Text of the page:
It’s a sunny Saturday morning in Guernsey, and we have a conundrum: we can’t pick which of the 27 beaches to visit first. Do we want one of the wide expanses of white sand in the north, or a sheltered cove backed by rugged cliffs in the south?
The north wins, and we head to Pembroke beach, which is popular with watersports enthusiasts. I’m here with my two sons, five-year-old George and two-year-old Harry, so our activities lean towards competitive sandcastle-building, seaweed-throwing and shell collecting, and the boys are entertained for hours.
The beach is huge and quiet, the water is clear, and there’s a well-stocked snack kiosk. It’s the type of beach trip I want to bottle, and it’s hard to believe we’ve just hopped across the English Channel.
Covering 25 square miles, Guernsey is situated just off the Normandy coast and is the second- largest of the Channel Islands.
We’re visiting for three nights with Premier Holidays, and short-haul general manager Beverley Scarr says the island is ideal for a short break. She explains: “People tend to book a four- or five-night stay during spring and summer, and three nights is the norm out of season between November and April, as many attractions close during the winter months.”
She recommends it as the “perfect family destination for pre-teen children”, adding: “Guernsey is only a short trip from mainland UK but it offers a sense of a holiday abroad.”
One of Scarr’s top tips is to take a ride on the cute Le Petit Train. It snakes around the cobbled streets and marina in the capital of St Peter Port and up the hills dotted with pretty boutiques. Advise customers to take a ride early in their trip, as there’s an interesting commentary, which helps us get our bearings and decide which attractions to visit.
Having our own car means it’s easy to flit around the island. We’ve brought our vehicle with us on Condor Ferries, and the crossing from Poole takes three hours.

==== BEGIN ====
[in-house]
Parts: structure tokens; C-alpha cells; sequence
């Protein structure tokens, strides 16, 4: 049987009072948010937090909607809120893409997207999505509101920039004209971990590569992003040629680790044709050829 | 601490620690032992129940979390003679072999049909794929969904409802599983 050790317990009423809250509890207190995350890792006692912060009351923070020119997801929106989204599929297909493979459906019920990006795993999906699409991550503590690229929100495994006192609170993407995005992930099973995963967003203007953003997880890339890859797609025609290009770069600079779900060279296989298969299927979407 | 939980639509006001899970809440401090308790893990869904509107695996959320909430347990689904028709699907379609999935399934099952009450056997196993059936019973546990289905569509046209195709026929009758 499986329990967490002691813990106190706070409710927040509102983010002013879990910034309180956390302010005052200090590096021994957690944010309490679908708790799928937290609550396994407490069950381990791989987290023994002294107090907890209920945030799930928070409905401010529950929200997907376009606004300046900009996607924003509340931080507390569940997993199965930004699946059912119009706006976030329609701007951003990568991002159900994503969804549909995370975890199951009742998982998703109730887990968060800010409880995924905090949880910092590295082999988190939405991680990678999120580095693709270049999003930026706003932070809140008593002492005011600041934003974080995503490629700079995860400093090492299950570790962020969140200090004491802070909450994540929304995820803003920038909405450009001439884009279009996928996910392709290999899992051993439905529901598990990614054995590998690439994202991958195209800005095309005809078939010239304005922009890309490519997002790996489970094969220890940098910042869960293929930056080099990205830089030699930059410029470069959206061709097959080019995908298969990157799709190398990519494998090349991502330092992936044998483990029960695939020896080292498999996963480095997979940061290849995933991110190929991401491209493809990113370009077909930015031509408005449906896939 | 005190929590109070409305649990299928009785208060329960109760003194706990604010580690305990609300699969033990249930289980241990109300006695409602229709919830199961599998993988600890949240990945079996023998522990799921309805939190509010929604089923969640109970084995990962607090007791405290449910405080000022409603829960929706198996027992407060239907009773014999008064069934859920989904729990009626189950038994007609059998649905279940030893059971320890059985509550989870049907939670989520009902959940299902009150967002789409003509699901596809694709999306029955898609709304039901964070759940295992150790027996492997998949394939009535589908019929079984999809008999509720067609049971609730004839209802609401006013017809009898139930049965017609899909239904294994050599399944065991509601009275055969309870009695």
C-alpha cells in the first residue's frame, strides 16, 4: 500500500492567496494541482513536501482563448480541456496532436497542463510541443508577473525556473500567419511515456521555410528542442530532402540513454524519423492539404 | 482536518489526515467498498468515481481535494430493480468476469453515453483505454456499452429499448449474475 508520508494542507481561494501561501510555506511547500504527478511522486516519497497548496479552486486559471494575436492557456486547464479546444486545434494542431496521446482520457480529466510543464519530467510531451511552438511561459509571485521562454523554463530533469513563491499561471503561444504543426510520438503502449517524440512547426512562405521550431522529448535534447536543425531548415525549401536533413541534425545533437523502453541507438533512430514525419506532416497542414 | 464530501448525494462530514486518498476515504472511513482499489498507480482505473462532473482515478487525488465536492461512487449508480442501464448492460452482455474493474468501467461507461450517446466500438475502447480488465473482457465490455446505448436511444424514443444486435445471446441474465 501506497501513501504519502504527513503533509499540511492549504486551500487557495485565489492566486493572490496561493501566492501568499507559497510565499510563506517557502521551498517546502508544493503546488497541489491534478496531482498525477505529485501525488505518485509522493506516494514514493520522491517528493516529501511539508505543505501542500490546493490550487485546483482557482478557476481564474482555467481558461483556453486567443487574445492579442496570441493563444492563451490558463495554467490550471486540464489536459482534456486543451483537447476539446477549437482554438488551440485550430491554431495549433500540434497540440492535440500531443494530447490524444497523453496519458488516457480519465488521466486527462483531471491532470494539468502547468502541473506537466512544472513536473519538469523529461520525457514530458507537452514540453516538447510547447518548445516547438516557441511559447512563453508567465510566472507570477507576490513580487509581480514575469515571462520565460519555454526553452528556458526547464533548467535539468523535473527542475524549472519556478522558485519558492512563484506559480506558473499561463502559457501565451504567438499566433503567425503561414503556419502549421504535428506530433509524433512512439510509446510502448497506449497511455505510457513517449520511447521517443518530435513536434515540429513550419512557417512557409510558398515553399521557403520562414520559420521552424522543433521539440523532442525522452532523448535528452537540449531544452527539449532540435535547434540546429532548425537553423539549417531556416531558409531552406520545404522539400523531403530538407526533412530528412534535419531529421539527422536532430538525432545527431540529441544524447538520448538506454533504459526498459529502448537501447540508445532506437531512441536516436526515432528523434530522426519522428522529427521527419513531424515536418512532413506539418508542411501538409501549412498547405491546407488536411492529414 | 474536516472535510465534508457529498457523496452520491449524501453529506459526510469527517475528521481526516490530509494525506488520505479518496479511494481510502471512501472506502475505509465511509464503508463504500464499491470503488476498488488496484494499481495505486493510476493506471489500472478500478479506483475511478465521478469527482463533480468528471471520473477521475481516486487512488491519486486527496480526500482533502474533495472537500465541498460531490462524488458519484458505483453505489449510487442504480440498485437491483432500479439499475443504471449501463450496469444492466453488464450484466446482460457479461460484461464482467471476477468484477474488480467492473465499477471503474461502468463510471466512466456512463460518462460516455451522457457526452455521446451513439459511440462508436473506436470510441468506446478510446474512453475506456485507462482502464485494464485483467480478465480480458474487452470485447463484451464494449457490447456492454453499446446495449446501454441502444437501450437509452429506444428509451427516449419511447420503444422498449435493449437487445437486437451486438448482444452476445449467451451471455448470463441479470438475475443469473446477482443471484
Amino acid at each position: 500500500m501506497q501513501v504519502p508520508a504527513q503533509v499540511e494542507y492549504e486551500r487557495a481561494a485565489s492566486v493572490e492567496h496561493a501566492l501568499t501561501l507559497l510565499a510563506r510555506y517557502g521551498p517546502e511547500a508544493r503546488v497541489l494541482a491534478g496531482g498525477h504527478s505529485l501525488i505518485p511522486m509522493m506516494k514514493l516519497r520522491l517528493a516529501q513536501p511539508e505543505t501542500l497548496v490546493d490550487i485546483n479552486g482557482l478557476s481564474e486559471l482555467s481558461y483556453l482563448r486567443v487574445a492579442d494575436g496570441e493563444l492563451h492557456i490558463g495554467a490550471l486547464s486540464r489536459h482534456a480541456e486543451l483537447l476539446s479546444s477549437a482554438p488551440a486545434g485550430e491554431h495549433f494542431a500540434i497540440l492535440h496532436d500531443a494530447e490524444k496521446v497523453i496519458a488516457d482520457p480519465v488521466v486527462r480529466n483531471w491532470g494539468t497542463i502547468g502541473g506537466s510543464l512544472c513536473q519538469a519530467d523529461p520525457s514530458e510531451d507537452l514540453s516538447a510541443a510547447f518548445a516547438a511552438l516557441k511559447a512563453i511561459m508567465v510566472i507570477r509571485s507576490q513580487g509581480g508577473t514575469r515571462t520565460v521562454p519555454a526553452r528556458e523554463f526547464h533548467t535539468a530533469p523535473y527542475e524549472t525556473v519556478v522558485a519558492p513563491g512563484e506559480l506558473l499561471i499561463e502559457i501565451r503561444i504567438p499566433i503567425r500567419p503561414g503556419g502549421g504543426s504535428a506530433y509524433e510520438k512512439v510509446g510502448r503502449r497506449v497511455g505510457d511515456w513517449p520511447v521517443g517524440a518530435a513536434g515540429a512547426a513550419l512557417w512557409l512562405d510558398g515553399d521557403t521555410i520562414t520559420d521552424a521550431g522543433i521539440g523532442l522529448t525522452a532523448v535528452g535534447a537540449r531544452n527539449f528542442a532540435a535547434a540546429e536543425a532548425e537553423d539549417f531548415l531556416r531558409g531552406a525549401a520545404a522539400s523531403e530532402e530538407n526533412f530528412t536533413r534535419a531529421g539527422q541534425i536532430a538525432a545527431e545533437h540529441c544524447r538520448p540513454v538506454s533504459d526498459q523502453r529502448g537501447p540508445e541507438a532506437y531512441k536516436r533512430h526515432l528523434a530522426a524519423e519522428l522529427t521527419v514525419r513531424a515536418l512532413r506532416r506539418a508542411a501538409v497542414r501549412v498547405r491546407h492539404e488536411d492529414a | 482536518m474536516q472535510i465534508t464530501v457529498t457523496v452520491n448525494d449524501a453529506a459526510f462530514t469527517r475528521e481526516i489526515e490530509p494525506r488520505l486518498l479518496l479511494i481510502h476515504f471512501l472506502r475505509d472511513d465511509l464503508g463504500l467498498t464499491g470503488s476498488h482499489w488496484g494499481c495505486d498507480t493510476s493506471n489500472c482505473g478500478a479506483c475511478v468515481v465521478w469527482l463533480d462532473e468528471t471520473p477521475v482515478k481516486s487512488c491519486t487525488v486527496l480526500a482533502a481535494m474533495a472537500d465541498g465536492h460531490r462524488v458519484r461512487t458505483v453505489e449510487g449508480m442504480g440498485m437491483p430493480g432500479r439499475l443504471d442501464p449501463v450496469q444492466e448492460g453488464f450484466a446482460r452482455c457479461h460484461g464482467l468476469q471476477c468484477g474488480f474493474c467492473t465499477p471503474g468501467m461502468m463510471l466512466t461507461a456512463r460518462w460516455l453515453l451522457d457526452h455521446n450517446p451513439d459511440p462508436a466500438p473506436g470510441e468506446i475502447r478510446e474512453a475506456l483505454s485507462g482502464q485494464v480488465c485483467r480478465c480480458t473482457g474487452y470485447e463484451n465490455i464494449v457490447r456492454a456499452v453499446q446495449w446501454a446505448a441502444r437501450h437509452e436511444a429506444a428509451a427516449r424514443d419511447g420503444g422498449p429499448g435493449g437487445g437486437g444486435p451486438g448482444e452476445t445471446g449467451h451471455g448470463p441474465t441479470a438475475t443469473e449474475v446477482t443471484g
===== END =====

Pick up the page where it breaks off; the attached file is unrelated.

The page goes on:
While some roads are narrow, driving on the island is easy, and there is a maximum speed limit of 35mph in most areas. As we drive around the rural roads, George loves spotting the hedge veg stalls selling home-grown produce next to an honesty box for payments.
We’re staying in the St Pierre Park Hotel, Spa & Golf Resort, which is located in the centre of the island, so nothing is more than a 15-minute drive away.
It’s a 90-second walk from a Waitrose, which is handy for picnic supplies. Remind clients that Jersey and Guernsey have their own bank notes and coins, which are all of equal value to sterling, but they can also use regular British currency.
A few minutes’ walk in the other direction is the resort’s well-equipped golf club. We bypass the driving range and head to the 12-hole Pirate Bay Adventure Golf, which is perfect for children.
Encourage guests to sample the hotel’s Pavilion restaurant. Younger diners are enthusiastically welcomed and beer lovers should try the Channel Islands’ Liberation Ale, which receives top marks from my husband Dan.
As we tuck into the lavish breakfast buffet the next morning, we spot lots of other young guests, ranging from babies to early teens, including lots of multi-generational groups. Recommend one of the spacious interconnecting rooms for families – ours has views of the immaculate hotel grounds, including the pretty lake, tennis courts and playground.